"Designer" orange juice may lower cholesterol

March 24, 2004 in Food Companies, Manufacturing and Trends, Heart Health, Nutrition Topics in the News

"Designer" orange juice may lower cholesterol

People with mildly high cholesterol may be able to drink their way to lower levels, if research findings on a souped-up brand of orange juice are correct. Researchers from the University of California Davis Medical Center in Sacramento found that the juice, fortified with cholesterol-fighting plant compounds called sterols, was able to lower "bad" LDL cholesterol by about 12% among adults who drank two glasses a day for two months.

The study received partial funding from The Coca Cola Co., which launched the sterol-fortified juice in the U.S. last year under the name Minute Maid Premium Heart Wise. The product is among the growing ranks of so-called "functional foods" that have additives aimed at promoting health. In this case, plant sterols, which are found naturally in small amounts in vegetables and vegetable oils, provide the potential health benefit. The compounds are structurally similar to cholesterol and are thought to limit the absorption of cholesterol in the intestines.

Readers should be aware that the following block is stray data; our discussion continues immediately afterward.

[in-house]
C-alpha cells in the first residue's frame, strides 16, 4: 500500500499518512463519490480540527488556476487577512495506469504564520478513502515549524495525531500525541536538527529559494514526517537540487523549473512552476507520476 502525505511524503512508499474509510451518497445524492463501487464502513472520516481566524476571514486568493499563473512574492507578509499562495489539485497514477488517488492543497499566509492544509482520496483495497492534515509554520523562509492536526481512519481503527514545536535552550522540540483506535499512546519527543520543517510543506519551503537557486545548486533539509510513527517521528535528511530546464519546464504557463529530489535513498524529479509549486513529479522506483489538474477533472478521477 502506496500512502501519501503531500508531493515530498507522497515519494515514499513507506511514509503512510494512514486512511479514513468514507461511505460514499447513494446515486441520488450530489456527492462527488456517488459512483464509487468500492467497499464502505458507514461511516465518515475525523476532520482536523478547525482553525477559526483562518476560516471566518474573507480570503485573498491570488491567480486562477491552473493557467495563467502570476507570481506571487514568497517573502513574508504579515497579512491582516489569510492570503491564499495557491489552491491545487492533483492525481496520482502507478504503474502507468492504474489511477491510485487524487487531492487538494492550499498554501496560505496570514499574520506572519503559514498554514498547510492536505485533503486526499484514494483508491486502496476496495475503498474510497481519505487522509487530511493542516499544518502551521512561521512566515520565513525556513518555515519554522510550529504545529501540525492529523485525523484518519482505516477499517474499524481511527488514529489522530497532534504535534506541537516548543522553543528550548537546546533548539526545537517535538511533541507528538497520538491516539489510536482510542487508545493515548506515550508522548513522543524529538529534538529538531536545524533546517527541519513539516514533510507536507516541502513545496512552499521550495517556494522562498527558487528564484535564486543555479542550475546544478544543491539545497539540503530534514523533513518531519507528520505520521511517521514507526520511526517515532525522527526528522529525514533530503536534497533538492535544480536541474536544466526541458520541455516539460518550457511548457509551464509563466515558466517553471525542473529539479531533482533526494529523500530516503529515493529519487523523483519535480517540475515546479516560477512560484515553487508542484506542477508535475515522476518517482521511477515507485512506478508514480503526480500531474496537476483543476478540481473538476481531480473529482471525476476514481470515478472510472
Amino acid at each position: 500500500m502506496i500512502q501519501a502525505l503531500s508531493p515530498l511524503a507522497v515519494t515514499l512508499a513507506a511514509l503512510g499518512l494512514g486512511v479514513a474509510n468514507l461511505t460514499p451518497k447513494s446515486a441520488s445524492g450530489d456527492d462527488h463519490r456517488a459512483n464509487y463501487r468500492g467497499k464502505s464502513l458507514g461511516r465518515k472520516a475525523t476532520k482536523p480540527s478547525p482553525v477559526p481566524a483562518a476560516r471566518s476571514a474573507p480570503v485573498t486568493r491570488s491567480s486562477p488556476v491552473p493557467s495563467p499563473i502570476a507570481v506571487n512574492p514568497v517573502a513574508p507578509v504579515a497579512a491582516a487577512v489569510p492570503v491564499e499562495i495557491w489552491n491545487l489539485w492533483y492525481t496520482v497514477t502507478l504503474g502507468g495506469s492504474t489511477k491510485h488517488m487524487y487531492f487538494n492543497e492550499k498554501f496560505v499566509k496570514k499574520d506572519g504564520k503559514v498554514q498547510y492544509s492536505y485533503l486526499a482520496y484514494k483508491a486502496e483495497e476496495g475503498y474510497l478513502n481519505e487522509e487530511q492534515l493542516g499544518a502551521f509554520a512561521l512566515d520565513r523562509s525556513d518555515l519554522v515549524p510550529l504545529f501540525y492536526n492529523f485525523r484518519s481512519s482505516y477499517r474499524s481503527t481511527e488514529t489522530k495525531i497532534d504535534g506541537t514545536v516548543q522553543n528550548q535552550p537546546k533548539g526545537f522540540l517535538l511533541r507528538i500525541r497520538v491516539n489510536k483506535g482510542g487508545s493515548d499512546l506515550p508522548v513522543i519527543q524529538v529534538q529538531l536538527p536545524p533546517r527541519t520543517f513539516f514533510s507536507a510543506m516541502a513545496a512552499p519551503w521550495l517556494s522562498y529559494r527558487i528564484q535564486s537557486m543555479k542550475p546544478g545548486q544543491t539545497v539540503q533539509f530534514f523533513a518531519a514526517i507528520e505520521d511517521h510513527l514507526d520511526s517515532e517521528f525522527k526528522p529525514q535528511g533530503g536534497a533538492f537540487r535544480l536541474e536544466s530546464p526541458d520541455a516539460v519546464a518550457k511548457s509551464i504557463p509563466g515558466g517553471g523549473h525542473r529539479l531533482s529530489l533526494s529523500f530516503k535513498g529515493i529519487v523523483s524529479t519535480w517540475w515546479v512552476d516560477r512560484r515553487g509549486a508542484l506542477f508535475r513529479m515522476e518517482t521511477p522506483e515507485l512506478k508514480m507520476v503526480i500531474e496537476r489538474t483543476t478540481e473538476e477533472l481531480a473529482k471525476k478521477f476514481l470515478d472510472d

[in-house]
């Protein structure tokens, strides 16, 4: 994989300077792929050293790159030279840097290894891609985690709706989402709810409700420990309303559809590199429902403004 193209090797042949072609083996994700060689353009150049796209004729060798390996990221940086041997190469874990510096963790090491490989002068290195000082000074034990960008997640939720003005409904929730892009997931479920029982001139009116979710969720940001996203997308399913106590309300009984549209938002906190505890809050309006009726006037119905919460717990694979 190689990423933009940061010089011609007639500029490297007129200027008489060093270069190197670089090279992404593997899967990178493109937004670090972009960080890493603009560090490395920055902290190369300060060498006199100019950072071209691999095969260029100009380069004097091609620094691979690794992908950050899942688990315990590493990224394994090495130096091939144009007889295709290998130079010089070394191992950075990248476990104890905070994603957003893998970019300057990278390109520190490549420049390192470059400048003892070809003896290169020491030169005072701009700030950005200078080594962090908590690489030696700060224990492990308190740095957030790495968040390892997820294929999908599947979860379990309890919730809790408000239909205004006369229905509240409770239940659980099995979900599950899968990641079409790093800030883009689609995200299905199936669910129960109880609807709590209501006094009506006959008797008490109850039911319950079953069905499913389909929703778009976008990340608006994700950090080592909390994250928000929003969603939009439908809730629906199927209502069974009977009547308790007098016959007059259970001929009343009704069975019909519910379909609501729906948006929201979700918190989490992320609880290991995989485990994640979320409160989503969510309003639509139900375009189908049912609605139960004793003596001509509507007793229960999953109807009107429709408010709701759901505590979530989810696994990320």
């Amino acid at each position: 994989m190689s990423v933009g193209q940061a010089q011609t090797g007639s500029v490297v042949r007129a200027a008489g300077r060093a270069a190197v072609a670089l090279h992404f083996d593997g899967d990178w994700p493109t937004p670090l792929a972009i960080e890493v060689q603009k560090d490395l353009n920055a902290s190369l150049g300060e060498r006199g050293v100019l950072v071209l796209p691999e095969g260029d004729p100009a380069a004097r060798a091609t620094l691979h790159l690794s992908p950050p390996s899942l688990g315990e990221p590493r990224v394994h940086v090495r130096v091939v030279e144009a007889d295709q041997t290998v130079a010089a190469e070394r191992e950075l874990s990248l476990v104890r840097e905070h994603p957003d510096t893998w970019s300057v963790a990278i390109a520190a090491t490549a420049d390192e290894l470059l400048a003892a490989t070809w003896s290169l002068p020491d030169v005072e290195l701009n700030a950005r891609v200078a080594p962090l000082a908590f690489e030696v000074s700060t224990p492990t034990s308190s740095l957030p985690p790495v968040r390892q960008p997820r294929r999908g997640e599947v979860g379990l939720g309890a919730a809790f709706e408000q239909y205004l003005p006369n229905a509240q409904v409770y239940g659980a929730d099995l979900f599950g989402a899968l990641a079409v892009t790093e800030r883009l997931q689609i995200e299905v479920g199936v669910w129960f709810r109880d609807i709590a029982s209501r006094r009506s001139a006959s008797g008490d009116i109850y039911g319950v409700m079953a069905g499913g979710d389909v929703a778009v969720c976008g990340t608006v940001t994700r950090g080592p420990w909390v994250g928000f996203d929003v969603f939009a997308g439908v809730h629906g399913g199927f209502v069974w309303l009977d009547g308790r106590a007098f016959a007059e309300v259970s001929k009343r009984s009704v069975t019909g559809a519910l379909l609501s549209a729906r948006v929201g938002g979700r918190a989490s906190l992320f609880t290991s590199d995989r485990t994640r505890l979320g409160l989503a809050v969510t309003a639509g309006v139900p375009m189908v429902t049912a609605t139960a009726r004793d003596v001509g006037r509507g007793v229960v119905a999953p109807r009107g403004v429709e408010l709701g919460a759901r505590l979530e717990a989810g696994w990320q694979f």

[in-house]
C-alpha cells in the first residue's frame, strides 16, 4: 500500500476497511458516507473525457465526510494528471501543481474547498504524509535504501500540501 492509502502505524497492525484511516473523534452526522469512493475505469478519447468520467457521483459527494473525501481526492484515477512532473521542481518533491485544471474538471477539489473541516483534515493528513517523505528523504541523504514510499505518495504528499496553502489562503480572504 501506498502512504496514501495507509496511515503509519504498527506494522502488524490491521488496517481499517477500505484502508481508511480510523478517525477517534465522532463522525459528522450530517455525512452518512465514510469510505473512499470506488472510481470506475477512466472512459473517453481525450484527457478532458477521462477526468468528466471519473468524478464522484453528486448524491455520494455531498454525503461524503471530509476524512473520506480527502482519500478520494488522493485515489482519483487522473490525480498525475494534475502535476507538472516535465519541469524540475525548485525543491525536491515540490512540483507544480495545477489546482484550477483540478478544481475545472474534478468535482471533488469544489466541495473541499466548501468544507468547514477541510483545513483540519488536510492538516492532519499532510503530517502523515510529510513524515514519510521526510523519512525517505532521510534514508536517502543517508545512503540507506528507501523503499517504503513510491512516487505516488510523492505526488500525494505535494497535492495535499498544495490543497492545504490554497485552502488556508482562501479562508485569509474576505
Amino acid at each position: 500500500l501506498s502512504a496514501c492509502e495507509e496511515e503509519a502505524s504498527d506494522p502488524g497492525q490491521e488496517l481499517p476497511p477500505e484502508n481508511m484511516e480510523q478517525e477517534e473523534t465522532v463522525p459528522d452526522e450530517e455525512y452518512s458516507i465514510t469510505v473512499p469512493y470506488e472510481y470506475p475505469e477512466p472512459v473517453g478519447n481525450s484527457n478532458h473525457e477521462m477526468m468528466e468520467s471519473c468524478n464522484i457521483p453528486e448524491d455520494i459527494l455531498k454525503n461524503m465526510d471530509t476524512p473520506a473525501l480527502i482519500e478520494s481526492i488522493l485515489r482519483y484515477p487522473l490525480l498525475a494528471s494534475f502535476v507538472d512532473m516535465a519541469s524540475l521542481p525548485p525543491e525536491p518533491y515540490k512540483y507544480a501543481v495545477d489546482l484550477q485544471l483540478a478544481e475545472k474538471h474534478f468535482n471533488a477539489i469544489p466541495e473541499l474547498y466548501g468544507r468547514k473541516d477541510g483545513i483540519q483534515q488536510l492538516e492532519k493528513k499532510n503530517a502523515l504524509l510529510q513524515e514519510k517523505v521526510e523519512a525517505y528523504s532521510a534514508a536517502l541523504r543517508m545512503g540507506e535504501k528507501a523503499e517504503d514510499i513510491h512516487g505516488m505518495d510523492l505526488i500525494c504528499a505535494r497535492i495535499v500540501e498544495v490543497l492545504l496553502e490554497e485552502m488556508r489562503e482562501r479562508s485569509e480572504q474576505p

Plant sterol-fortified margarines, such as Benecol and Take Control, have been on the market for several years in the U.S. Orange juice has the advantage of being a widely consumed, vitamin-packed vehicle for plant sterols, according to the authors of the new study.

For the study, the researchers had 72 healthy volunteers with mildly elevated cholesterol drink regular orange juice for a two-week "run-in" phase, then randomly assigned half of them to drink the fortified juice for eight weeks, while the rest stuck with standard OJ. Blood tests showed that the fortified group's total cholesterol and LDL cholesterol had dropped by an average of 7% and 12%, respectively, by the study's end.

However, experts say it's not time for people on cholesterol-lowering statin drugs to toss out their medication, as the orange juice had only a "modest effect" on cholesterol in this study. And there is also the matter of calories. Two daily servings of the fortified juice, which give the recommended two grams of plant sterols, provide about 220 calories each day. So it should be used in place of regular beverages, and not added to a person's usual calorie intake.

All research on this web site is the property of Leslie Beck Nutrition Consulting Inc. and is protected by copyright. Keep in mind that research on these matters continues daily and is subject to change. The information presented is not intended as a substitute for medical treatment. It is intended to provide ongoing support of your healthy lifestyle practices.